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My British Columbian connection has come through for me, and I can officially announce my return visit to The Coov in April. Why? Because I've got a ticket to see THE PIXIES. (ideally, this sentence should be punctuated by me slamming my locker door.) Perhaps it's a sort of in appropriately adolescent thing for a man of my advanced age, traveling across the border to see a reuinted rock bad, but I have a special sepia-toned place in my heart for this band. I know they'll make it to NYC eventually, but I don't think I could live with the shame of getting sold out for tickets and missing one of my favorite bands while they crunched on guitar chords right in my own backyard. Plus, let's be honest: in a contest between The Pixies in Vancouver vs. the The Pixies in NYC, I would give The Coov the decided advantage. The New York dates will be crowded and jaded, and those Canadians sure know how to enjoy things in earnest. (canadians consider vancouver audiences fairly jaded but, having witnessed several audiences there myself, they have nothing on new york city. this is a town where people will spend three months bragging about an upcoming show, and then spend the entire concert staring the band blank-faced, with arms folded.)

The only other time I saw The Pixies was 1989, on their Doolittle tour. (that comment could be interpreted two ways, depending on whether you're a "half-full glass" type person or a "fuck you for trying to establish your indie cred" type person. have fun.) Some friends and I drove nearly two hours to Syracuse University, where the band entertained no more than 200-250 enthusiastic college freshmen. This was back when The Pixies had earned a reputation for playing their set list in alphabetical order. "Debaser" came nice and early.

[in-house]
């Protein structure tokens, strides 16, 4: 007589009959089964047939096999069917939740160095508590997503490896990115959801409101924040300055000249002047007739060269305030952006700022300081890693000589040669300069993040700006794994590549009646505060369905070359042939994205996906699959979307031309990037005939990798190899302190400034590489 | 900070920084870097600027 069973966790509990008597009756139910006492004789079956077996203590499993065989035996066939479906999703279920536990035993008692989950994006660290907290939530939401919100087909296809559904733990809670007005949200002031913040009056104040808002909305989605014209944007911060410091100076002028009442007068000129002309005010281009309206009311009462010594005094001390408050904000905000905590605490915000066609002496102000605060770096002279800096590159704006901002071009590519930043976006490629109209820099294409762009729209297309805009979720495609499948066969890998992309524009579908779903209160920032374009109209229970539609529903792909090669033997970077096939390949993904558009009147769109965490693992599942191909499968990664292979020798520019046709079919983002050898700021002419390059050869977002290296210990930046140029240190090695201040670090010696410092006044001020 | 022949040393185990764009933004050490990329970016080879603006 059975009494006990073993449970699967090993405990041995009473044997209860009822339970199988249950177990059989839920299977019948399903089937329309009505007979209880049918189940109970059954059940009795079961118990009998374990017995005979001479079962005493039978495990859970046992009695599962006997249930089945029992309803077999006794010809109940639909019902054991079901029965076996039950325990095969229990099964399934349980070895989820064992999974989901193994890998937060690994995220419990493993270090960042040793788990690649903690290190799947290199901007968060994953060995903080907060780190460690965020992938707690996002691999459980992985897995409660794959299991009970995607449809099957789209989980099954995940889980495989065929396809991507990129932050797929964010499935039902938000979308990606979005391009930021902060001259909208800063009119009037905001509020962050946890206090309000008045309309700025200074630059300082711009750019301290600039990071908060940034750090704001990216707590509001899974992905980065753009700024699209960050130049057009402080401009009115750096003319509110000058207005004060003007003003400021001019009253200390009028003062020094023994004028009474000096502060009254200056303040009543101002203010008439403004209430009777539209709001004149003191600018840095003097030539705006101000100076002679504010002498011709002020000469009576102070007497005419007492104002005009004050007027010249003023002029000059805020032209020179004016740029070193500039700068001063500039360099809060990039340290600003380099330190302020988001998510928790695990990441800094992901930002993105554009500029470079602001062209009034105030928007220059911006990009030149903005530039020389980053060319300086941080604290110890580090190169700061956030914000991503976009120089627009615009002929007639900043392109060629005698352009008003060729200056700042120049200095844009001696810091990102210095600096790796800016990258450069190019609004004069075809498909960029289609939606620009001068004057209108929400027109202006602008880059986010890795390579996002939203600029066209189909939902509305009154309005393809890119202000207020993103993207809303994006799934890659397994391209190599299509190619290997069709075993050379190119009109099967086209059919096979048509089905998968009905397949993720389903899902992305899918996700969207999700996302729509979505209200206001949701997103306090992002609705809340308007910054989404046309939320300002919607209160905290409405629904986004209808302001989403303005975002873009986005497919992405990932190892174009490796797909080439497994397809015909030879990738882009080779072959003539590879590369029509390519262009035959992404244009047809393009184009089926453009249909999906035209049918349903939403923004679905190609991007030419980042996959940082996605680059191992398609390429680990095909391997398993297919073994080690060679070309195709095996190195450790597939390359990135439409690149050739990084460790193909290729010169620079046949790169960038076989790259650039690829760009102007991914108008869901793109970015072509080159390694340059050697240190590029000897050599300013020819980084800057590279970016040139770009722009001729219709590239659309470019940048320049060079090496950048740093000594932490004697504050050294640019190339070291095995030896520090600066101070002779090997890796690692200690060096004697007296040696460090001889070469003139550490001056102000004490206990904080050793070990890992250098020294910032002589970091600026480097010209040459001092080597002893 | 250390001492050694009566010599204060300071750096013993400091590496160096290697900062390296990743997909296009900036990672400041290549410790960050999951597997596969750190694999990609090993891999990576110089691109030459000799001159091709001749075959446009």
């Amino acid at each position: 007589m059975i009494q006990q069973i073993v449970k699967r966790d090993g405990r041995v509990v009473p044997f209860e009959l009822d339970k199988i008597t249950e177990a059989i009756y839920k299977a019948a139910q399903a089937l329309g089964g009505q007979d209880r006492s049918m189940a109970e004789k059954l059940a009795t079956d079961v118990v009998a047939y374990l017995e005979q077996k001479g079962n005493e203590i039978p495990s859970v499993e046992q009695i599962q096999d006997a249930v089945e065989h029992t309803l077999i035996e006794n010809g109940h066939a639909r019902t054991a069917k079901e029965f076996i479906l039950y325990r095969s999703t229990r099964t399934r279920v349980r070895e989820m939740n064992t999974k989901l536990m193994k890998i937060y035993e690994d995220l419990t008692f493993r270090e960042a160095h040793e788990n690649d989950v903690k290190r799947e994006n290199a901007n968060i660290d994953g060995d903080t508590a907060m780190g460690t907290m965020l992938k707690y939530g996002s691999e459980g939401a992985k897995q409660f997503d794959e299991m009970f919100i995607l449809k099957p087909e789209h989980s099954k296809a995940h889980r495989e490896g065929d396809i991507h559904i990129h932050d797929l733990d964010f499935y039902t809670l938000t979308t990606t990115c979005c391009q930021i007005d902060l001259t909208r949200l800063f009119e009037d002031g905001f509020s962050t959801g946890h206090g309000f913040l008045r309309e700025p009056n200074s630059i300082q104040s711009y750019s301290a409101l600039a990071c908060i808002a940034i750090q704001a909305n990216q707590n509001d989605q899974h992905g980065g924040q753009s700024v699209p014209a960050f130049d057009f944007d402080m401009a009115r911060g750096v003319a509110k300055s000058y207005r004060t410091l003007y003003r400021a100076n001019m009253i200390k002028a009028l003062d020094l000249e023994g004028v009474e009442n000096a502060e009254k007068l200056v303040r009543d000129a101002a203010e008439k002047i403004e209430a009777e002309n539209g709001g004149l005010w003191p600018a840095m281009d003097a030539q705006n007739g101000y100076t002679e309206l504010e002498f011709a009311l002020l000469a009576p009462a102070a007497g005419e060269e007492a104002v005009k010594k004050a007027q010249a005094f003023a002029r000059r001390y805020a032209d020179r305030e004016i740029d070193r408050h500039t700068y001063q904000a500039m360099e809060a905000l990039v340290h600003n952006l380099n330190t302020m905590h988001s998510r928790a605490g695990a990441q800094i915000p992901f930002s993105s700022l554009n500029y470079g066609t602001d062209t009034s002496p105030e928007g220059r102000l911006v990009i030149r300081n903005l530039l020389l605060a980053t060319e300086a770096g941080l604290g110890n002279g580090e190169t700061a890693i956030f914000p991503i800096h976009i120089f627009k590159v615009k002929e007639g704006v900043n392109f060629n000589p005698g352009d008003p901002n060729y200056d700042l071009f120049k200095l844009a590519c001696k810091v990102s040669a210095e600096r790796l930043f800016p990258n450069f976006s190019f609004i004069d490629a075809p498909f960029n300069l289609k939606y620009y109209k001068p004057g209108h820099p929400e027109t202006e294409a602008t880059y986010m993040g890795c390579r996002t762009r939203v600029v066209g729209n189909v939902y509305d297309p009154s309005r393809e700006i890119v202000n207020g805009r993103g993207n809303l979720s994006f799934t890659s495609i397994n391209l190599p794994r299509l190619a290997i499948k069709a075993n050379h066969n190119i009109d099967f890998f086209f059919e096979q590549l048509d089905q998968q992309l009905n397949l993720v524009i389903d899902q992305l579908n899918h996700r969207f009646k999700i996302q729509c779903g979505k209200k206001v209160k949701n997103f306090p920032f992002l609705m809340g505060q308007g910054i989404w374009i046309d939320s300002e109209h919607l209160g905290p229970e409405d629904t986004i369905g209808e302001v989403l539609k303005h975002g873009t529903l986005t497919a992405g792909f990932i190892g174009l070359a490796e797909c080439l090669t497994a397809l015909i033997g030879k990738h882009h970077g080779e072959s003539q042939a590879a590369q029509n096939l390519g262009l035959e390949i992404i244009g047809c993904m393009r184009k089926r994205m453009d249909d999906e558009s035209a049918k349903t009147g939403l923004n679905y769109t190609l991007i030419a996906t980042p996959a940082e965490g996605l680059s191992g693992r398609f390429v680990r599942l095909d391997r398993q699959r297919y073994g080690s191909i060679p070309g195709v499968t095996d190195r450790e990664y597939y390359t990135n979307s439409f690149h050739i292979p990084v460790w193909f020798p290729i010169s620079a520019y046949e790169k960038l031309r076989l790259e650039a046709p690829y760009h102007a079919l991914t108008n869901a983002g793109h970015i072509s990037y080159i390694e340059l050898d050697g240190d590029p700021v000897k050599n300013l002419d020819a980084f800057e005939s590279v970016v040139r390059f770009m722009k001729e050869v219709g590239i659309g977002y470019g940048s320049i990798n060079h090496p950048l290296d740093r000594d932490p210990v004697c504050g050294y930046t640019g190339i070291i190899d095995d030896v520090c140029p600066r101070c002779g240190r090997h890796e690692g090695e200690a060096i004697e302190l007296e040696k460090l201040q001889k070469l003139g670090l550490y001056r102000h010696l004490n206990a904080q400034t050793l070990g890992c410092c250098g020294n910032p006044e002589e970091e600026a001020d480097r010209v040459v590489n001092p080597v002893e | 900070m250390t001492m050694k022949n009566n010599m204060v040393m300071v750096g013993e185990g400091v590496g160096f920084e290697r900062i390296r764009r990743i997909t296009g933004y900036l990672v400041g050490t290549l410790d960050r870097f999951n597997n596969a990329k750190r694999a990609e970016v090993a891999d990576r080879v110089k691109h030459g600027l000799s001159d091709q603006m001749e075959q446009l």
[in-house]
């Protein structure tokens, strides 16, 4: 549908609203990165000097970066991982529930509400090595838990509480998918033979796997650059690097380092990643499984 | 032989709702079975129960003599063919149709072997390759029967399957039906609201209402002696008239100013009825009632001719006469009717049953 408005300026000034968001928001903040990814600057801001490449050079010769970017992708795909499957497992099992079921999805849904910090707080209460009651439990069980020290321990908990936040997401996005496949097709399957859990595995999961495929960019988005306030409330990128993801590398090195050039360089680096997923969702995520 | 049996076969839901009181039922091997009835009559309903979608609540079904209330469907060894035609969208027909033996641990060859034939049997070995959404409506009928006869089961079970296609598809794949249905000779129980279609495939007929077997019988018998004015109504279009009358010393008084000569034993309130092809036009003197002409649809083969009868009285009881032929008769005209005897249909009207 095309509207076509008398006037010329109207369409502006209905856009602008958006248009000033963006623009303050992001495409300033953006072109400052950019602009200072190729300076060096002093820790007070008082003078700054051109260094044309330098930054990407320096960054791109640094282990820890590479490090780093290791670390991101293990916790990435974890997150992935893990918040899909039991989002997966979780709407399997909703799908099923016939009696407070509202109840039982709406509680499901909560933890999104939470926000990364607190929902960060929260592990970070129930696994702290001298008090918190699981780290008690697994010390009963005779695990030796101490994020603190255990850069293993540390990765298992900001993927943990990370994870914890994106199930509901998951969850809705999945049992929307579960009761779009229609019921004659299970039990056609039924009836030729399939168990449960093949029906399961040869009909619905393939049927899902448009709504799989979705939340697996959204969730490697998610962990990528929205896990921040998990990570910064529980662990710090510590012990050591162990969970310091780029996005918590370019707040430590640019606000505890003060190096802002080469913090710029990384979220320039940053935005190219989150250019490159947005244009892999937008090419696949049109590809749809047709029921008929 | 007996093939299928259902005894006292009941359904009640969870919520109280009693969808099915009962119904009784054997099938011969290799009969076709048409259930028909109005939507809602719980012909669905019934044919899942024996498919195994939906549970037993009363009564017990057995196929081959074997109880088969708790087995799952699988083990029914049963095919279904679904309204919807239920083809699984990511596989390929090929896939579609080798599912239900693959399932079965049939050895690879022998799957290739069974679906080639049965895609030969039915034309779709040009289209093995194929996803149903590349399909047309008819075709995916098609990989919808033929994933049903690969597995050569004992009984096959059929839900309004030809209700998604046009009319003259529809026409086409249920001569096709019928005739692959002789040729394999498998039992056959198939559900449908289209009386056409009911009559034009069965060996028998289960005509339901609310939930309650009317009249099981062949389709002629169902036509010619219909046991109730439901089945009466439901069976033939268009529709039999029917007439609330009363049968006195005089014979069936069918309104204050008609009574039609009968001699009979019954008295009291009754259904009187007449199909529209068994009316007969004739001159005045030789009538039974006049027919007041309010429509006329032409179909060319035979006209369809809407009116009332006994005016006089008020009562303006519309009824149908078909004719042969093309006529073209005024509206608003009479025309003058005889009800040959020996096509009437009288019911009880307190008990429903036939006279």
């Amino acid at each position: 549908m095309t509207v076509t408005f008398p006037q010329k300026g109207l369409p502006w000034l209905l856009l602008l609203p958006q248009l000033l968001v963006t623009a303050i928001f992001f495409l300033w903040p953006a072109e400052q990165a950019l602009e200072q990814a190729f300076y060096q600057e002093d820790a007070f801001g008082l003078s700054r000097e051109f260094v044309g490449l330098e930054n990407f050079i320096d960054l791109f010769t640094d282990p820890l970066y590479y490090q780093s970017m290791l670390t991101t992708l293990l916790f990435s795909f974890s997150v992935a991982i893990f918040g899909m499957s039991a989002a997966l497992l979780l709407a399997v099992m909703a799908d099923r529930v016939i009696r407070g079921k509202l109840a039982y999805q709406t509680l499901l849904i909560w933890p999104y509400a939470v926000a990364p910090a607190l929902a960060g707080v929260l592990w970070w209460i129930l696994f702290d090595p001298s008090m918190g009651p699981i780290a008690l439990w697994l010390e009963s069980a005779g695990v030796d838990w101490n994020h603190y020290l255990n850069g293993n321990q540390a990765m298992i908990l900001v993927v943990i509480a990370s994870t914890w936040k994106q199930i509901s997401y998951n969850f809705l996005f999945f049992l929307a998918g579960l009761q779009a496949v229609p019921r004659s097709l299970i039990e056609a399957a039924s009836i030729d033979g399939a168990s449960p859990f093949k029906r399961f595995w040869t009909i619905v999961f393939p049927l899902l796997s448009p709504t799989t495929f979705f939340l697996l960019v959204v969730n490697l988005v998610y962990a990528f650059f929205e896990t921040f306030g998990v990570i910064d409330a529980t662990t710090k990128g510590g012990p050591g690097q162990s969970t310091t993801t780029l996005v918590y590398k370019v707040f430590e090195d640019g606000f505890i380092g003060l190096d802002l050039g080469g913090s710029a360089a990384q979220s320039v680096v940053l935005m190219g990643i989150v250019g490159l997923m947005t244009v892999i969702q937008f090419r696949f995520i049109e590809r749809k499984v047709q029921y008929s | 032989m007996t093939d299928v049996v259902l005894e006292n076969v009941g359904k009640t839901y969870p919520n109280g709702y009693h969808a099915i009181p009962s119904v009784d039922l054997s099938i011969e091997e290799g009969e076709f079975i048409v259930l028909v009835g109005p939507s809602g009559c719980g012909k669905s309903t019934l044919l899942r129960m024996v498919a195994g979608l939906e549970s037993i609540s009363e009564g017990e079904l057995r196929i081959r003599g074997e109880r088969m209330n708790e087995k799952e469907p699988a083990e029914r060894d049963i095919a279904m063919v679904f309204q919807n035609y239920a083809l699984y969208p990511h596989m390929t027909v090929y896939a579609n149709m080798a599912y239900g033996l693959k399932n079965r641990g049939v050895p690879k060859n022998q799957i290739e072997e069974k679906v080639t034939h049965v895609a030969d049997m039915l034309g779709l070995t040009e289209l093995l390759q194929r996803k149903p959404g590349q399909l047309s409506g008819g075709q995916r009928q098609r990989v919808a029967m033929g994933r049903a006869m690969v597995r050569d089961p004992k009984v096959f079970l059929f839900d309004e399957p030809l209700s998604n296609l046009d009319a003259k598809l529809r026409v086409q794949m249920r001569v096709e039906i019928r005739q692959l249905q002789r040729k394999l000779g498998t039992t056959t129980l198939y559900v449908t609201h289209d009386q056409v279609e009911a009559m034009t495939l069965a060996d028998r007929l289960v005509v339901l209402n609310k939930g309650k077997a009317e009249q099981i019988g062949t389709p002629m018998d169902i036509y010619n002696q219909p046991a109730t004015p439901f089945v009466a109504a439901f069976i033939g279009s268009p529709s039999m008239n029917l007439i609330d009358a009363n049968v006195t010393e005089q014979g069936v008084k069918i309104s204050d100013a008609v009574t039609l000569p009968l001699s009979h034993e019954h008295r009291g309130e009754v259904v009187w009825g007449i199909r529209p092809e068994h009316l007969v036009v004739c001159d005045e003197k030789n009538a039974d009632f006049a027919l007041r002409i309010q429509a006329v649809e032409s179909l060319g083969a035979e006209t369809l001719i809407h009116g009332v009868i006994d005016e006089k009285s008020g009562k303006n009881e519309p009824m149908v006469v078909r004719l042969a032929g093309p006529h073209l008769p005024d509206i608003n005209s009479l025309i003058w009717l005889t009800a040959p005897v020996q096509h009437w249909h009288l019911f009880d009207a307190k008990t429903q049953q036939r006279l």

I spent the first half of the show pressed against the stage, because that was the desirable stance back then, and the second half about 12 feet from the stage, on the periphery of a small circle of kids who took it upon themselves to mosh at this, and every show. (this was before bands started making long-winded proclamations denouncing the habit of moshing. back then, when bands did this, i was like, "you get me!" now i realize they were just being old dudes.) We almost got into a scuffle with the floppy moshers, when my friend, Peter, decided to punch one of them square in the back, sending him skittling forward on his Doc Martens. Peter was the son of a rabbi, and as spontaneous as he was high-strung. I miss his violent temper.

If you see me at the Commodore Ballroom on April 23rd, say hello. I'll be the old, bald guy nodding his head rhythmically to "Crackity Jones" and trying vainly to stretch the weak fabric of his 50/50 "Death to the Pixies" shirt over his swollen, contented belly. Now that I've read that last sentence back, let me revise my request. If you see me doing that at the show, don't say hello. Just take my hand, lead me out of the venue, and help me into a pair of sensible chinos.

WE FIRST MET ON 02.23.2004

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